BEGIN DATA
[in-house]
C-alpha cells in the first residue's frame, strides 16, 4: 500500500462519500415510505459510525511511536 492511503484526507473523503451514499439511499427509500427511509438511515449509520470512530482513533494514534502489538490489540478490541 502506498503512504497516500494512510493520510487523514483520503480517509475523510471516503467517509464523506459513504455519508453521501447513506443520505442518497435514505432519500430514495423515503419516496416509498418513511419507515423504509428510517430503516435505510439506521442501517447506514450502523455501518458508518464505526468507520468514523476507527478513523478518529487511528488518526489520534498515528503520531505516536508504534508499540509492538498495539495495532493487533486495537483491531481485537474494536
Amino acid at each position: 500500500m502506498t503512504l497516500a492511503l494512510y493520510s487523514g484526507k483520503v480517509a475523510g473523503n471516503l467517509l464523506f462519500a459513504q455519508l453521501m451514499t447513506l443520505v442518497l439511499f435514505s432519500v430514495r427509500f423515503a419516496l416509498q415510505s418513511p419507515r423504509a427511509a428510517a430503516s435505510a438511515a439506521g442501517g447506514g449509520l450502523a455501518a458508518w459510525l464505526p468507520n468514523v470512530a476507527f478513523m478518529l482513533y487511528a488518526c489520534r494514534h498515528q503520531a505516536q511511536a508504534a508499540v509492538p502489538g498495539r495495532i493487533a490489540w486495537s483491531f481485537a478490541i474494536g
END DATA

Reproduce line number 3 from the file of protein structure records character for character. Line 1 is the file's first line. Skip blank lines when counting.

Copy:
Amino acid at each position: 500500500m502506498t503512504l497516500a492511503l494512510y493520510s487523514g484526507k483520503v480517509a475523510g473523503n471516503l467517509l464523506f462519500a459513504q455519508l453521501m451514499t447513506l443520505v442518497l439511499f435514505s432519500v430514495r427509500f423515503a419516496l416509498q415510505s418513511p419507515r423504509a427511509a428510517a430503516s435505510a438511515a439506521g442501517g447506514g449509520l450502523a455501518a458508518w459510525l464505526p468507520n468514523v470512530a476507527f478513523m478518529l482513533y487511528a488518526c489520534r494514534h498515528q503520531a505516536q511511536a508504534a508499540v509492538p502489538g498495539r495495532i493487533a490489540w486495537s483491531f481485537a478490541i474494536g